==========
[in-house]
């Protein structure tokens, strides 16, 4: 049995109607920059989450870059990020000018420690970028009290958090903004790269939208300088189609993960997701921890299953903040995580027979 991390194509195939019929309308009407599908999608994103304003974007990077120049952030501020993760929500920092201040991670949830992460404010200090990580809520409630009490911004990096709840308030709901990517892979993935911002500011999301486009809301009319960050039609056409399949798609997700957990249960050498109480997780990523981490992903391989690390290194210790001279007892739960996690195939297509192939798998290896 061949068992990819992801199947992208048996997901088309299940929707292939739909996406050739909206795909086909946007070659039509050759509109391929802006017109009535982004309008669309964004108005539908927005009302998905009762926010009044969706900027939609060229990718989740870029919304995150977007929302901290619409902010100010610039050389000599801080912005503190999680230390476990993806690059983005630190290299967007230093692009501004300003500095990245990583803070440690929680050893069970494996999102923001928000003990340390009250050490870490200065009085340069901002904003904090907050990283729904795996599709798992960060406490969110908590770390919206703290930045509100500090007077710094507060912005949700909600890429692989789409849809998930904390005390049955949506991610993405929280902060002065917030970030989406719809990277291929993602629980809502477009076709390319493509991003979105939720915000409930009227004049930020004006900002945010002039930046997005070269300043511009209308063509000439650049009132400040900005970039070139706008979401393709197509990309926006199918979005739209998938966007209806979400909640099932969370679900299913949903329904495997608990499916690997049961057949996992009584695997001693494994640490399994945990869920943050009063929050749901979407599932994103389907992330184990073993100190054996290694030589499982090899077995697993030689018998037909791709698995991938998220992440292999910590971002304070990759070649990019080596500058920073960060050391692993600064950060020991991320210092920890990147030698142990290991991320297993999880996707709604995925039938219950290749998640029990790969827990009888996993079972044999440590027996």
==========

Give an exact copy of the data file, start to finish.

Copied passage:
[in-house]
């Protein structure tokens, strides 16, 4: 049995109607920059989450870059990020000018420690970028009290958090903004790269939208300088189609993960997701921890299953903040995580027979 991390194509195939019929309308009407599908999608994103304003974007990077120049952030501020993760929500920092201040991670949830992460404010200090990580809520409630009490911004990096709840308030709901990517892979993935911002500011999301486009809301009319960050039609056409399949798609997700957990249960050498109480997780990523981490992903391989690390290194210790001279007892739960996690195939297509192939798998290896 061949068992990819992801199947992208048996997901088309299940929707292939739909996406050739909206795909086909946007070659039509050759509109391929802006017109009535982004309008669309964004108005539908927005009302998905009762926010009044969706900027939609060229990718989740870029919304995150977007929302901290619409902010100010610039050389000599801080912005503190999680230390476990993806690059983005630190290299967007230093692009501004300003500095990245990583803070440690929680050893069970494996999102923001928000003990340390009250050490870490200065009085340069901002904003904090907050990283729904795996599709798992960060406490969110908590770390919206703290930045509100500090007077710094507060912005949700909600890429692989789409849809998930904390005390049955949506991610993405929280902060002065917030970030989406719809990277291929993602629980809502477009076709390319493509991003979105939720915000409930009227004049930020004006900002945010002039930046997005070269300043511009209308063509000439650049009132400040900005970039070139706008979401393709197509990309926006199918979005739209998938966007209806979400909640099932969370679900299913949903329904495997608990499916690997049961057949996992009584695997001693494994640490399994945990869920943050009063929050749901979407599932994103389907992330184990073993100190054996290694030589499982090899077995697993030689018998037909791709698995991938998220992440292999910590971002304070990759070649990019080596500058920073960060050391692993600064950060020991991320210092920890990147030698142990290991991320297993999880996707709604995925039938219950290749998640029990790969827990009888996993079972044999440590027996």